Yhome was referring to the economic crisis in Nepal, five years ago, caused by crippling shortages of essentials like fuel, medicines and food items, a crisis that was believed to be caused by India’s decision to hold back supplies to protest against changes in Nepal’s constitution. India’s perceived high-handedness and bullying, under the regime of Narendra Modi, forced Nepal to think hard about its reliance on India. That’s when it looked north – to China.


An Indian youth in front of a poster of Indian Prime Minister Narendra Modi. Photo: EPA


The crisis has China written all over it. Some 98 per cent of India’s disputes with Nepal have been settled. The reason why this one assumes so much importance is that it is located at a very critical tri-junction, between India, Nepal and China. In fact, in 2015, India and China had decided to use the Lipulek pass, currently disputed by India and Nepal, for trade. In response, Nepal had raised objections to this being done without its consent, and it pointed out how India has done little to assuage its concerns.

In fact, after Nepal objected to India inaugurating a new road going through the disputed territory, Indian Army chief Naravane hinted at China’s role in prodding Nepal. “There is a reason to believe that they might have raised this problem at the behest of someone else and that is very much a possibility,” he was quoted as saying, while addressing an online conference organised by a New Delhi defence think tank.

Behind this suspicion lies a nagging feeling in New Delhi that Kathmandu has grown uncomfortably close to Beijing. Last year, after his informal summit with Modi, Chinese President Xi Jinping flew to Kathmandu for a two-day visit – the first by a Chinese president in two decades – and announced aid to Nepal worth US$493 million. The two countries also decided to move ahead on a cross-border railway project that would bring China closer to Nepal’s southern border with India. Interestingly, even as the India-Nepal dispute plays out, China and India have witnessed escalating border tensions over the last two weeks after their personnel clashed with each other and both countries traded charges over transgressions in each other’s territories. Little wonder that the United States’ top diplomat for South and Central Asia, Alice Wells, said the border skirmishes between India and China were “a reminder that Chinese aggression is not always rhetorical … in this instance, the border disputes are a reminder of the threat posed by China”.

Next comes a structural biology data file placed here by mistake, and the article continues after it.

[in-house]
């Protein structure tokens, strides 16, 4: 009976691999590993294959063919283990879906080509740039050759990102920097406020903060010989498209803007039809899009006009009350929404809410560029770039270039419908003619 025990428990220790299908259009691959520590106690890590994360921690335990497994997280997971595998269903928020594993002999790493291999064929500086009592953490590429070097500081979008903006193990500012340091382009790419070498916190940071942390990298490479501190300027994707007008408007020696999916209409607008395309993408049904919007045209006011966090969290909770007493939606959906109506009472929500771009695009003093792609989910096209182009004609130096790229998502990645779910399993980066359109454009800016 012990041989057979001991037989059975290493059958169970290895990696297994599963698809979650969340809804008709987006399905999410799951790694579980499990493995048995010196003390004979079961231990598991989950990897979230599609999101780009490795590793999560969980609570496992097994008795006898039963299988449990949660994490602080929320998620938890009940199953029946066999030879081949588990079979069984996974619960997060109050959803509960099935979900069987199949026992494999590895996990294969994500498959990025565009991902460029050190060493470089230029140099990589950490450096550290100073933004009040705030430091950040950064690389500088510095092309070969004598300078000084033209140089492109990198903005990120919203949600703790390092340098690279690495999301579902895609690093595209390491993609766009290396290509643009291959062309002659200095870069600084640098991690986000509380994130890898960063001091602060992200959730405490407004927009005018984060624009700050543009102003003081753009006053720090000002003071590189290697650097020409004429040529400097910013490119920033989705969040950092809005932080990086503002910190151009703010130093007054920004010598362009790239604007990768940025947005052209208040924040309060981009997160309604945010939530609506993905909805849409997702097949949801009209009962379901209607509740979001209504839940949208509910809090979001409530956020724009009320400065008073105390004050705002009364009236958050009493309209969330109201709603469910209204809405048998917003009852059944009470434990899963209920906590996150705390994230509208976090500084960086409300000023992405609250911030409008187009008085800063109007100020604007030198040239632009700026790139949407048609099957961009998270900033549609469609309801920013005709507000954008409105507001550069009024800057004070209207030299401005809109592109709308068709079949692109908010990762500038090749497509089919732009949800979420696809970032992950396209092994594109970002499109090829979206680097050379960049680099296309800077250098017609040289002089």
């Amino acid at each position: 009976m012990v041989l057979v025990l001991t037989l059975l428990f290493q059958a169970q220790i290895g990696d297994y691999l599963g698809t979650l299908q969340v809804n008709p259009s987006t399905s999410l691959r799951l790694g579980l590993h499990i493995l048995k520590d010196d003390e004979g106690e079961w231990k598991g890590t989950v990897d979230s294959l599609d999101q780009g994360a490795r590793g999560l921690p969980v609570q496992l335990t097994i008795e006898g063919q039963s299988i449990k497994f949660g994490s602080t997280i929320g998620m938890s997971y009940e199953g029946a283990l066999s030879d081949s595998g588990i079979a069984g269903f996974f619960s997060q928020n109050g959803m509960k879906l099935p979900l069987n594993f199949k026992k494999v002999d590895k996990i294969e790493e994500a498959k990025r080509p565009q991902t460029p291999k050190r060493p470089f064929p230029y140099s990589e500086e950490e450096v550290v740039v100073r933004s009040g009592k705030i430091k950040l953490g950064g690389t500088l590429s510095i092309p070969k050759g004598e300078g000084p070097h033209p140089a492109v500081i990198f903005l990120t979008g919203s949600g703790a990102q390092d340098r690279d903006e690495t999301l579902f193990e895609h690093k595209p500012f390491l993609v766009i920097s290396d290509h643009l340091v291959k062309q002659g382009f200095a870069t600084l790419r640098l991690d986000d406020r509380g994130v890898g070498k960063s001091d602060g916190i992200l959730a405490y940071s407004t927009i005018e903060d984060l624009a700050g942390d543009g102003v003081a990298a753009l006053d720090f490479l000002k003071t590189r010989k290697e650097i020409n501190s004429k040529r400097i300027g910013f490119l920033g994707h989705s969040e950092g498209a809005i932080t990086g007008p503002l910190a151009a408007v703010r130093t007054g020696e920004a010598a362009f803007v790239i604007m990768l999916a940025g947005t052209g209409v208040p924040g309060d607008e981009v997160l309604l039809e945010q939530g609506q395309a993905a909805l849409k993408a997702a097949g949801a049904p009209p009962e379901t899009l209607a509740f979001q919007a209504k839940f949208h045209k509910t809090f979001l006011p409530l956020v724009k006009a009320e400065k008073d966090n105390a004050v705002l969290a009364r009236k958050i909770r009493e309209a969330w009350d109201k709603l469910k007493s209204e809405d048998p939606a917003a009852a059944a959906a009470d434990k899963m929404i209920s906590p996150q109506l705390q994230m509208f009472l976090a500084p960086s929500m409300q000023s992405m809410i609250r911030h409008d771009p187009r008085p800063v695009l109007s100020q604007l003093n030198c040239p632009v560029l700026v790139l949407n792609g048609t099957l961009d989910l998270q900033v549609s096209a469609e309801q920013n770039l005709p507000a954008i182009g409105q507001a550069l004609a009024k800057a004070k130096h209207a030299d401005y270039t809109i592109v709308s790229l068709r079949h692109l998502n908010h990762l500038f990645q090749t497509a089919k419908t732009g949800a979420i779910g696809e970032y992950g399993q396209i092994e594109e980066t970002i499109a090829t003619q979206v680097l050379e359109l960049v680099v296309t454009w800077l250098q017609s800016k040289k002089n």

Police detain demonstrators during a protest in Kathmandu against India’s newly inaugurated link road to the Chinese border. Photo: AFP


Much depends on how far Oli, who is struggling on the political front as intraparty rifts put him on a poor footing, is willing to ratchet up the rhetoric against India. Experts like Yhome believe it will be difficult for both sides, but especially Oli, to be seen doing a climbdown from his position. China hasn’t broken its silence on the issue yet. India, meanwhile, has called out Nepal’s new maps as “cartographic assertions” and an “artificial enlargement of territorial claims”.

Modi’s muscular, hypernationalist brand of politics means he cannot be seen kowtowing to Nepal.

However, Sameer Patil, a fellow of the International Security Studies Programme at the Mumbai-based think tank Gateway House, said that New Delhi did not have to be alarmed at the recent happenings just yet. “This might just be a temporary blip in relations. India’s problems with Nepal might be specific to this particular government rather than the nation, almost like what we saw in Sri Lanka and the Maldives.”

Addressing Nepal’s objections to India’s road inauguration in early May, the Indian foreign ministry spokesperson had said that both sides were planning to schedule foreign secretary-level talks. If those indeed happen, they might be good first steps towards toning down the rhetoric and returning to normalising relations.

bottom of page